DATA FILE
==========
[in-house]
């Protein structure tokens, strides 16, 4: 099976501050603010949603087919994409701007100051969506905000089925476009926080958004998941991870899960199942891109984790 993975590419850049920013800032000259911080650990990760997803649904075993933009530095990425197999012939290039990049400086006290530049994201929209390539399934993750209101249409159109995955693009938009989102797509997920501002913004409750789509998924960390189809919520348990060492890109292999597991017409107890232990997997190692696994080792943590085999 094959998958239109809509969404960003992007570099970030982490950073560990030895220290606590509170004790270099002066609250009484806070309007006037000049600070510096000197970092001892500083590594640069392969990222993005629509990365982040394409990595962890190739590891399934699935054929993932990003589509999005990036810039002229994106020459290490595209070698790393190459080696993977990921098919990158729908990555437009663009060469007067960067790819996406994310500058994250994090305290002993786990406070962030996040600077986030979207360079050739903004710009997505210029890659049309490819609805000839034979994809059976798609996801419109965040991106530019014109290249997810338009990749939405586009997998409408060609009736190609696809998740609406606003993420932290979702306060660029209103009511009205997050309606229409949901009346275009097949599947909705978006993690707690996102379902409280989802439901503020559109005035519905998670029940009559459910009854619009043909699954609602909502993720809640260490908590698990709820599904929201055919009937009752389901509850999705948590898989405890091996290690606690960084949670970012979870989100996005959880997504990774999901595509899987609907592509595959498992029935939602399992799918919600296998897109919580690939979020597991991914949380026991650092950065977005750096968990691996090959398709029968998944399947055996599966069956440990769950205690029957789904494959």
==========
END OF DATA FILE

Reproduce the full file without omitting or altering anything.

[in-house]
């Protein structure tokens, strides 16, 4: 099976501050603010949603087919994409701007100051969506905000089925476009926080958004998941991870899960199942891109984790 993975590419850049920013800032000259911080650990990760997803649904075993933009530095990425197999012939290039990049400086006290530049994201929209390539399934993750209101249409159109995955693009938009989102797509997920501002913004409750789509998924960390189809919520348990060492890109292999597991017409107890232990997997190692696994080792943590085999 094959998958239109809509969404960003992007570099970030982490950073560990030895220290606590509170004790270099002066609250009484806070309007006037000049600070510096000197970092001892500083590594640069392969990222993005629509990365982040394409990595962890190739590891399934699935054929993932990003589509999005990036810039002229994106020459290490595209070698790393190459080696993977990921098919990158729908990555437009663009060469007067960067790819996406994310500058994250994090305290002993786990406070962030996040600077986030979207360079050739903004710009997505210029890659049309490819609805000839034979994809059976798609996801419109965040991106530019014109290249997810338009990749939405586009997998409408060609009736190609696809998740609406606003993420932290979702306060660029209103009511009205997050309606229409949901009346275009097949599947909705978006993690707690996102379902409280989802439901503020559109005035519905998670029940009559459910009854619009043909699954609602909502993720809640260490908590698990709820599904929201055919009937009752389901509850999705948590898989405890091996290690606690960084949670970012979870989100996005959880997504990774999901595509899987609907592509595959498992029935939602399992799918919600296998897109919580690939979020597991991914949380026991650092950065977005750096968990691996090959398709029968998944399947055996599966069956440990769950205690029957789904494959």